Acting Prime Minister Michael McCormack says he won't apologise for remarks described as deeply offensive and a racial dog-whistle, and defended two of his colleagues spreading misinformation and conspiracies sourced from QAnon groups on social media.
One colleague, Craig Kelly, racked up hundreds of shares on Facebook on Tuesday with false information about an unproven COVID-19 treatment, and wrote that compulsory mask mandates were "child abuse". Another colleague George Christensen attacked Facebook for warning him for posting misinformation about the pandemic.
The backbench pair's Facebook posts are shared, liked and commented on at a volume that rivals that of party leaders who have been trying to convince the public about the safety and necessity of taking the COVID-19 vaccine.
Neither will be counselled by the acting PM, who said he didn't favour censorship and part of living in a democratic country was that people can disagree.
"Facts are sometimes contentious and what you might think is right, somebody else might think is completely untrue," Mr McCormack told an interviewer in the morning.
Later in the day he added: "I can see it's grey, you may see the sky is blue. There's probably blue patches.
"There's a lot of subjective things. I was asked about a colleague who puts material up on Facebook. Some of what my colleague puts up on Facebook is very much true, but the people on Twitter-sphere, they don't always like it. Toughen up, I say."
On his second day leading the Australian government while Scott Morrison is on leave, Mr McCormack reiterated his comparison that the Black Lives Matter protest movement in 2020 and the violent pro-Trump insurrection on the US Capitol last week were both abhorrent.
"The Black Lives Matter protest had cost 19 lives. That's 19 lives that should not have been lost," Mr McCormack told reports on Tuesday. "I'm not going to apologise because I said that violence in any form should not happen from a protest.
"Irrespective of what the agenda of that protest was, the fact is, there was violence, there was destruction, there was uninsured property that business owners then have to deep-dig into their own pockets to rebuild, and then there's lives lost."
Mr McCormack said those lives matter too. "All lives matter," he said, repeating a retort that is used to represent criticism of the Black Lives Matter protests, which he called "race riots", and rejected criticism from human rights groups, including Amnesty International as "bleeding hearts and confecting outrage".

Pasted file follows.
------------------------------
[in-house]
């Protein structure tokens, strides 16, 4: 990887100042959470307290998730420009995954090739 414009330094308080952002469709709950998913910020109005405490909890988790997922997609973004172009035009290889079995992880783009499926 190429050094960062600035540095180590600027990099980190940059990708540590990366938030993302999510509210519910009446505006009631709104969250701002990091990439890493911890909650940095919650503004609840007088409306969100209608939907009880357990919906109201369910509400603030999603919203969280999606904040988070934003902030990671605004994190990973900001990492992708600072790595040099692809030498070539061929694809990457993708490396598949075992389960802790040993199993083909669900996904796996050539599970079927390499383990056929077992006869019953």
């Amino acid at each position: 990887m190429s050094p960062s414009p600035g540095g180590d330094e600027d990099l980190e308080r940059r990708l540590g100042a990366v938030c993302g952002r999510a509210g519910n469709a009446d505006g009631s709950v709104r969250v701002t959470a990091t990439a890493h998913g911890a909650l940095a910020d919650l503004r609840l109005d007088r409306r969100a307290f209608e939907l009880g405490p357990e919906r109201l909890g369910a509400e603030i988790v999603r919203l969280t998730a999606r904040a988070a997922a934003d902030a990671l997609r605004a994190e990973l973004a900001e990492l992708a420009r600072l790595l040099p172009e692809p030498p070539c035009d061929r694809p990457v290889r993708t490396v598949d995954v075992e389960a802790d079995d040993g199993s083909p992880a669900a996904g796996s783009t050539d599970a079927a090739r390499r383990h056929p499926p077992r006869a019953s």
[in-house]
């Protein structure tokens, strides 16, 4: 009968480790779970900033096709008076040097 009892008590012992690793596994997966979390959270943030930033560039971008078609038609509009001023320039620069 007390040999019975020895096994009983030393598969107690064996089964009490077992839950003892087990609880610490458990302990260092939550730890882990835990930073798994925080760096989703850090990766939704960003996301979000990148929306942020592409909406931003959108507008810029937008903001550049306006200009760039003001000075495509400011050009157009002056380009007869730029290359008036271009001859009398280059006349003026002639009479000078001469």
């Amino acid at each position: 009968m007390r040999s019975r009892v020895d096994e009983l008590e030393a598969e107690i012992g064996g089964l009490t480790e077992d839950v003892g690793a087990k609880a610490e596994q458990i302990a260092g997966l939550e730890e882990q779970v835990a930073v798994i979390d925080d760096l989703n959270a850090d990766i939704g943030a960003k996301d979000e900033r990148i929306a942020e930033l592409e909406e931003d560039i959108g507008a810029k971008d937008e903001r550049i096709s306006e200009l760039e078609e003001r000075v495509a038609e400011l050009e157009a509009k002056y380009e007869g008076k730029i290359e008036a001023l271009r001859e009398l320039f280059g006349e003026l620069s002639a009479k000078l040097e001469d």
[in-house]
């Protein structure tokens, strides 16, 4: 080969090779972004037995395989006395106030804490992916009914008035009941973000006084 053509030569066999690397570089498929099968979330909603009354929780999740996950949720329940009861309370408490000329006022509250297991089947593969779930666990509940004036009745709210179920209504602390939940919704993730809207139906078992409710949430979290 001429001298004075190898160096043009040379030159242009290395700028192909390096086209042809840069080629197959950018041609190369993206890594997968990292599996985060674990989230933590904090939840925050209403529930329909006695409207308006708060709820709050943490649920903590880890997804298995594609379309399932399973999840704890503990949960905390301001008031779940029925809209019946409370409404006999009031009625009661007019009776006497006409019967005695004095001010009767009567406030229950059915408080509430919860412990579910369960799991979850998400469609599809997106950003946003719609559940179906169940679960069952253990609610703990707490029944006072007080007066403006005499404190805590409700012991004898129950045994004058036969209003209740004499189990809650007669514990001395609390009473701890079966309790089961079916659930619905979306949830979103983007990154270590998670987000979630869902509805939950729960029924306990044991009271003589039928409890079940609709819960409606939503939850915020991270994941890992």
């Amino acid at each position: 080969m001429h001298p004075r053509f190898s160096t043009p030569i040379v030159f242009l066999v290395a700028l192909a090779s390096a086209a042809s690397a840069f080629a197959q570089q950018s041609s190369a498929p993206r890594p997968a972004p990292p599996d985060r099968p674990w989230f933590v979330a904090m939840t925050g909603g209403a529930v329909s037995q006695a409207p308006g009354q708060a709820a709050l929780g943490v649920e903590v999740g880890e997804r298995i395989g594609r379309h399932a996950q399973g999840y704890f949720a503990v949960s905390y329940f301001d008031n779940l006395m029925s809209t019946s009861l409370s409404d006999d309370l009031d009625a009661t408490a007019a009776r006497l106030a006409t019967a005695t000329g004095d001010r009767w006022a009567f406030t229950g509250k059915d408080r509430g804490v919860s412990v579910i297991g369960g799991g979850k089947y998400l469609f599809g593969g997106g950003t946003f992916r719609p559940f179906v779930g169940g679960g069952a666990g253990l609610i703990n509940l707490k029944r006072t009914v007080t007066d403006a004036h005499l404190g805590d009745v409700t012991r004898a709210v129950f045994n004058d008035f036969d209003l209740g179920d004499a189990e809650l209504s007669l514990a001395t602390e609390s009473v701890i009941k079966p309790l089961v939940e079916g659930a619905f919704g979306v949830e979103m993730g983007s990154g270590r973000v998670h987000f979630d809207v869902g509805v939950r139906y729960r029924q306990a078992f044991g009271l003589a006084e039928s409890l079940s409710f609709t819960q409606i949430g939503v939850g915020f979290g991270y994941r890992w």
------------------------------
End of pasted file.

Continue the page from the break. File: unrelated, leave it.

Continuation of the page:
Australians fought and died for a freer society, Mr McCormack said, but his government was focused on rebuilding the economy and protecting lives from the pandemic.
The Aboriginal Legal Service was among the organisations to condemn the comparison with the attack on US lawmakers attempting to certify the election results.
"It's a disappointment (to say the least) to see the acting PM mischaracterise our fight for justice as 'race riots'," the organisation tweeted. "Our demand that black lives be valued and defended against state-sanctioned violence is in no way comparable to attempts to violently overthrow an election."
Spokespeople for Labor and the Greens also condemned the new comments on Tuesday about the racial justice protests. Labor's multicultural affairs spokesperson Andrew Giles called for the remarks to be withdrawn.
ACT Labor MP Andrew Leigh said Mr McCormack knew the implications of what he was saying as the Liberal party chose to reverse its initial vote for a parliamentary motion from Senator Pauline Hanson in support of "all lives matter" last year.
"The simple reality is that Michael McCormick has been too often on the side of the climate deniers and the conspiracy theorists rather than standing firmly for the truth," Dr Leigh said. "Now, it's the difference between the style of conservatism embodied by Malcolm Turnbull, and the style and body by George Christensen and Craig Kelly"
Acting Greens Leader Nick McKim said "post truth" facts was leading the government to the degradation of Australian democracy.